Mongo is nice product and occupies unique niche on the market, but I
wouldn't use it for mission-critical production data.
I use Mongo a lot to store and analyze some auxiliary, expendable data, and
it works well. It's nice in small deployments and in prototyping, but the
issues are real, serious, and - the most grave accusation - they probably
never going to be fixed!
Let me elaborate.
1. Mongo will use unbeliveable amounts of disk space and memory. When we
replaced our postgresdb, that was running happily for years alongside other
apps on some server in the corner of the data-centre, it was all fine
initially, but after 100M or so documents we had to migrate it to new box
with hundreds TB of disk and tenths GB of RAM. Hidden, unexpected cost.
And I don't think this is going to be fixed, because of the products
architecture - it is simplistic. It uses the same data format (BSON)
everywhere: from client driver, through the network communication, db
internals all the way down to the disk. Sure, it makes things simpler and
sometimes faster, but it makes replacing and redeveloping product
components impossible; you can not add compression to the on-disk or on-the
wire format when you are mapping the data directly into memory and use as
your internal data structure.
2. Mongo is haunted with gazillion of tiny problems which you may miss or
ignore during the evaluation phase. You may fall in love with all the nice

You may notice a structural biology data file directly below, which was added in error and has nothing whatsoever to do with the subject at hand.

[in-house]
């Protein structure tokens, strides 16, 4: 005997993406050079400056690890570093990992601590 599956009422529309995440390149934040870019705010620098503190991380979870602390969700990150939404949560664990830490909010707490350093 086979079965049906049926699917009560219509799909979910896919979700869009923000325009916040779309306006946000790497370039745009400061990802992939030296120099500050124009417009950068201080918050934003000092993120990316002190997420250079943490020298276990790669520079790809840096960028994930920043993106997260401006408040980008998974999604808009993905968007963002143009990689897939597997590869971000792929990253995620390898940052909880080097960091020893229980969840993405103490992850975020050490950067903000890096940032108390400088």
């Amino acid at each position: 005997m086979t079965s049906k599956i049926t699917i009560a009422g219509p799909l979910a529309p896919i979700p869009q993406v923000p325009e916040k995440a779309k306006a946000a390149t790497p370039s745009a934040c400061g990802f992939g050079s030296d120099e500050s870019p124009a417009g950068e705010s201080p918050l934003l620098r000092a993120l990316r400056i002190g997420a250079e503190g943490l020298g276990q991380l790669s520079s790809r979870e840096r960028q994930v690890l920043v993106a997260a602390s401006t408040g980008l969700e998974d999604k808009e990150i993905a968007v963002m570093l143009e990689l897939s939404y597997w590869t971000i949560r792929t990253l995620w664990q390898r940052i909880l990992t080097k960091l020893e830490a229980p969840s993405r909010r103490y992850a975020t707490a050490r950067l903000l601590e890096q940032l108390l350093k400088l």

features, and then wake up dying a dead by thousand cuts; These issues are:
inconsistent API, difficulties with running server-side code, terrible
performance and concurrency issues (2.2 improves things only slightly),
problems with compiling and using C++ driver, reliability issues etc.
And I don't thing they are going to be fixed anytime soon as well. If you
inspect Mongo's source code, you'll understand; It's poor craftsmanship all
over. It's so bad that you would have to don protective goggles to save
your eyeballs from imminent cancer. The code is really that bad. And I
can't see any major architectural improvements coming into new versions;
only new features and bug fixes.
The sad thing is that 10GEN management doesn't seem to be concerned about
it. I've been attending one if the recent Mongo conferences and seen a
"tour of the source code" by one of the directors. He was showing off the
code proudly. Younger attendees were delighted, more experienced ones
(including me) couldn't believe their eyes. Seriously.
Mongo is nice and useful toy, but don't make your business depend on it.
You need to remember that despite being open-source project, it's a
commercial product with significant marketing budget. Take everything you
read with grain of salt (including my rant here :) ) and test mongo
thoroughly in all scenarios, under heavy load etc before using it.
On Tuesday, 25 September 2012 15:51:43 UTC+1, grant li wrote:
> We are a team trying to use mongoDB. But we found this article saying
> several severe issues they encountered when using Mongo. They eventually
> turned away from Mongo.
> Can someone explain if these drawbacks are true? What can be done for
> each of the drawbacks? Is mongo reliable?